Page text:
However, I wasn't quite able to fit all six in at once, at least not before rearranging the shelves a little bit. The cake tray ended up as the odd item out, and I was forced to lower the top shelf a bit to make room. Once I did, though, it fit like a glove.
It's a strong result, though not quite as strong as we saw with the similarly priced LG LMXS30786S . That fridge managed to fit all of the groceries and all of the stress test items with room to spare, even without me rearranging anything. As we saw with that fridge, the storage features make a big difference, especially the shelves that make way for tall items. I like that Samsung gives you two of them, one that slides in and one that folds up.
The shelf that slides out is another good idea. I've been impressed with similar features in other fridges, as they can make it a lot easier to access stuff you're storing in the back of the fridge. It's a little less impressive in the Food Showcase fridge though, as it only spans one half of a shelf (the entire bottom shelf glides out in comparable LG models). It also doesn't glide all that smoothly, with too much resistance each time I tried pulling it out or pushing it back in. A little problem, for sure, but an annoyance nonetheless, and one that compromises the fridge's otherwise luxurious feel.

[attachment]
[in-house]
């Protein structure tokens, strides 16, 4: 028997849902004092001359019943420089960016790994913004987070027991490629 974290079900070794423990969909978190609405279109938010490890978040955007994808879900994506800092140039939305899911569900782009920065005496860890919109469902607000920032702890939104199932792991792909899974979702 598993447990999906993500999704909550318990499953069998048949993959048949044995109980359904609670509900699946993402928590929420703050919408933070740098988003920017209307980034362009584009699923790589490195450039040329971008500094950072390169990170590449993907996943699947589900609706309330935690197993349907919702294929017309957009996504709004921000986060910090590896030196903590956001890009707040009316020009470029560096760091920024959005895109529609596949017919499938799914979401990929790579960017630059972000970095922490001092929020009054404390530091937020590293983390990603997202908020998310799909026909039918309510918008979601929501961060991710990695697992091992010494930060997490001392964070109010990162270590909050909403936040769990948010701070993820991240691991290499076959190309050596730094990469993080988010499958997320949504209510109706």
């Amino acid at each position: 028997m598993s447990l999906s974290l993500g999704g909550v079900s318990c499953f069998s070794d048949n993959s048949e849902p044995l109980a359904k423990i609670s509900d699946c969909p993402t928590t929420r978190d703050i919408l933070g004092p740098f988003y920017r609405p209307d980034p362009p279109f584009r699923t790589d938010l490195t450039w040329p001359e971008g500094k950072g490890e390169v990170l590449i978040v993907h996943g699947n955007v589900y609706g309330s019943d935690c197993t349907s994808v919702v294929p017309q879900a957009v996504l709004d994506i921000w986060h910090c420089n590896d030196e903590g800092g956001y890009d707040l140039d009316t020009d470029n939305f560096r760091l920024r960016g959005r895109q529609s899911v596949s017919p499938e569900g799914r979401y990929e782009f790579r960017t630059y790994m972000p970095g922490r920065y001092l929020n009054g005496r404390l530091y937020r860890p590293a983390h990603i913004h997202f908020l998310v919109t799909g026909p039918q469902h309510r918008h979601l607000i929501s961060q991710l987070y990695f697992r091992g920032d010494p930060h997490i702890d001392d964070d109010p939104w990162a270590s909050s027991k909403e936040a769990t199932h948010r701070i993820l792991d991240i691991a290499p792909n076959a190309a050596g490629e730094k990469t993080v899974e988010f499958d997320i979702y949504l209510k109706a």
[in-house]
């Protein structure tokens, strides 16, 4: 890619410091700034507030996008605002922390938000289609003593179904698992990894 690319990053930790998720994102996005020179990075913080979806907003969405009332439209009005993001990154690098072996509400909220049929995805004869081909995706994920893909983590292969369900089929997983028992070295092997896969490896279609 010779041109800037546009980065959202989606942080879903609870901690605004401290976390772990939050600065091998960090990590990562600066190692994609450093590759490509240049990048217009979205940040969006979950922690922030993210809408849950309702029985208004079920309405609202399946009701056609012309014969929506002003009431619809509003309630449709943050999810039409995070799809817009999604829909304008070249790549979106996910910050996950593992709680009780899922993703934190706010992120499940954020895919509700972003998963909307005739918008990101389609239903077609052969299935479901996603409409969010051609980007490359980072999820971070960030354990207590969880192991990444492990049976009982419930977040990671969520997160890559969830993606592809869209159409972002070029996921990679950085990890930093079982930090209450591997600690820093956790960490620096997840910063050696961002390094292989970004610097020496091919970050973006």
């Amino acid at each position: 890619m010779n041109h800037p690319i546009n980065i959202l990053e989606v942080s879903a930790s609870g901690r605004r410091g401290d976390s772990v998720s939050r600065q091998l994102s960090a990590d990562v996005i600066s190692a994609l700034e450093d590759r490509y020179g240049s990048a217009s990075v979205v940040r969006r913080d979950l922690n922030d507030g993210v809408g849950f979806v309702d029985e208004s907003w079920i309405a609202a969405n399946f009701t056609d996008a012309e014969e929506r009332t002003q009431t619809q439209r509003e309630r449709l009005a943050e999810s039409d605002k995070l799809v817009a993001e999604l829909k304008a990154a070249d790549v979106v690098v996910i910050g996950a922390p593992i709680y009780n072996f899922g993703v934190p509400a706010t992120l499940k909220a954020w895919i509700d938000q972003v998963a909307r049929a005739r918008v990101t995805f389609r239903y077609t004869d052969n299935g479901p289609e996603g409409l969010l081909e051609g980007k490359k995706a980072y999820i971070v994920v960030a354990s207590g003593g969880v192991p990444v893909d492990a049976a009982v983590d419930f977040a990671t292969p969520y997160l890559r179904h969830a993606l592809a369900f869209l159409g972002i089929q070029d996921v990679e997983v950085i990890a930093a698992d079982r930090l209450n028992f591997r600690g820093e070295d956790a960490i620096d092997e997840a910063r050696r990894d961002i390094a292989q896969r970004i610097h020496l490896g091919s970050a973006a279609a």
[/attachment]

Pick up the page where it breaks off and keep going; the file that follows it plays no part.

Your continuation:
The Samsung French 3-Door Food Showcase refrigerator offers some key improvements over the side-by-side model. The performance is better, with much milder hot spots than before, and the slate of features is vastly improved. Still, the original model stands alone as a side-by-side with door-in-a-door functionality. The French-door model, on the other hand, has to compete with a nearly identical LG Door-in-Door model that's much more well-rounded overall.
For that reason, I think Samsung made a mistake in ditching the bold aesthetic of the original in favor of something safer and more traditional. To fight off tough competition from LG, this fridge needs to stand out, and unfortunately, it just doesn't quite do enough.